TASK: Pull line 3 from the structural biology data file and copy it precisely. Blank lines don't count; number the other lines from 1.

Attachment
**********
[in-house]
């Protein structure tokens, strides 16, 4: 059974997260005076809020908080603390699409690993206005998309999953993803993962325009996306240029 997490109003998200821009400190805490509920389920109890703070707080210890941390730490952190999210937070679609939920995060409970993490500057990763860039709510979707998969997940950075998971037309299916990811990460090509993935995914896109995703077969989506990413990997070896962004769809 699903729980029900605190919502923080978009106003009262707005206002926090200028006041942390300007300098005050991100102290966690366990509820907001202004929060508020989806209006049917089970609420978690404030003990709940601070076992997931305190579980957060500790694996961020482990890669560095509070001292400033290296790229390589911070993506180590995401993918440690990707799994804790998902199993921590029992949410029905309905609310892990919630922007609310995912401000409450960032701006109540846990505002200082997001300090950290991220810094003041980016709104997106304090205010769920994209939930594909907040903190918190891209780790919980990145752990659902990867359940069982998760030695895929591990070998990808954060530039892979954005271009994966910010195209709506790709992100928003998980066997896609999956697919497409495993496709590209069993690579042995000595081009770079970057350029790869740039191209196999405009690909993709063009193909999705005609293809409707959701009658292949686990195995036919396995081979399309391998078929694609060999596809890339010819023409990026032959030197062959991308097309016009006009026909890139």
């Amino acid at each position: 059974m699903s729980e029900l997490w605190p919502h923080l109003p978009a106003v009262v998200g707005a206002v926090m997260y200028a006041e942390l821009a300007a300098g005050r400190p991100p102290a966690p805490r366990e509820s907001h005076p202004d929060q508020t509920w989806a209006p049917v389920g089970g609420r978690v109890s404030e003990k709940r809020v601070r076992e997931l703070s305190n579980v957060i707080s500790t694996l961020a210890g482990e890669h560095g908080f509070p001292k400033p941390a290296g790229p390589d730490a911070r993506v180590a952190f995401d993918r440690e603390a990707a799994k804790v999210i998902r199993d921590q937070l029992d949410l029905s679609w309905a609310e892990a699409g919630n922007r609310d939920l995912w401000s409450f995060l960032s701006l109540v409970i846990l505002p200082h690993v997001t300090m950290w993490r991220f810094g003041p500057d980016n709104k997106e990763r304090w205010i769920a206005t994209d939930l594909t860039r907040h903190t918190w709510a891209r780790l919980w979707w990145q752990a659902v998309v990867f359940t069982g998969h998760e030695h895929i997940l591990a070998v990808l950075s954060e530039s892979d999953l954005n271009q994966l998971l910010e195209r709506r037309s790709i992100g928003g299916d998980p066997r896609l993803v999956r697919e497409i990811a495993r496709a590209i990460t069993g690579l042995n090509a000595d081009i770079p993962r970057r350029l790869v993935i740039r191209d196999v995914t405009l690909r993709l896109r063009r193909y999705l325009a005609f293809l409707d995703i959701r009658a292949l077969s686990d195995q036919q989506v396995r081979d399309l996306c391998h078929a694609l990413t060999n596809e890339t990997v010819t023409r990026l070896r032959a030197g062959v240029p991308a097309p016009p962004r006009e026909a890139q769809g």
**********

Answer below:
């Amino acid at each position: 059974m699903s729980e029900l997490w605190p919502h923080l109003p978009a106003v009262v998200g707005a206002v926090m997260y200028a006041e942390l821009a300007a300098g005050r400190p991100p102290a966690p805490r366990e509820s907001h005076p202004d929060q508020t509920w989806a209006p049917v389920g089970g609420r978690v109890s404030e003990k709940r809020v601070r076992e997931l703070s305190n579980v957060i707080s500790t694996l961020a210890g482990e890669h560095g908080f509070p001292k400033p941390a290296g790229p390589d730490a911070r993506v180590a952190f995401d993918r440690e603390a990707a799994k804790v999210i998902r199993d921590q937070l029992d949410l029905s679609w309905a609310e892990a699409g919630n922007r609310d939920l995912w401000s409450f995060l960032s701006l109540v409970i846990l505002p200082h690993v997001t300090m950290w993490r991220f810094g003041p500057d980016n709104k997106e990763r304090w205010i769920a206005t994209d939930l594909t860039r907040h903190t918190w709510a891209r780790l919980w979707w990145q752990a659902v998309v990867f359940t069982g998969h998760e030695h895929i997940l591990a070998v990808l950075s954060e530039s892979d999953l954005n271009q994966l998971l910010e195209r709506r037309s790709i992100g928003g299916d998980p066997r896609l993803v999956r697919e497409i990811a495993r496709a590209i990460t069993g690579l042995n090509a000595d081009i770079p993962r970057r350029l790869v993935i740039r191209d196999v995914t405009l690909r993709l896109r063009r193909y999705l325009a005609f293809l409707d995703i959701r009658a292949l077969s686990d195995q036919q989506v396995r081979d399309l996306c391998h078929a694609l990413t060999n596809e890339t990997v010819t023409r990026l070896r032959a030197g062959v240029p991308a097309p016009p962004r006009e026909a890139q769809g």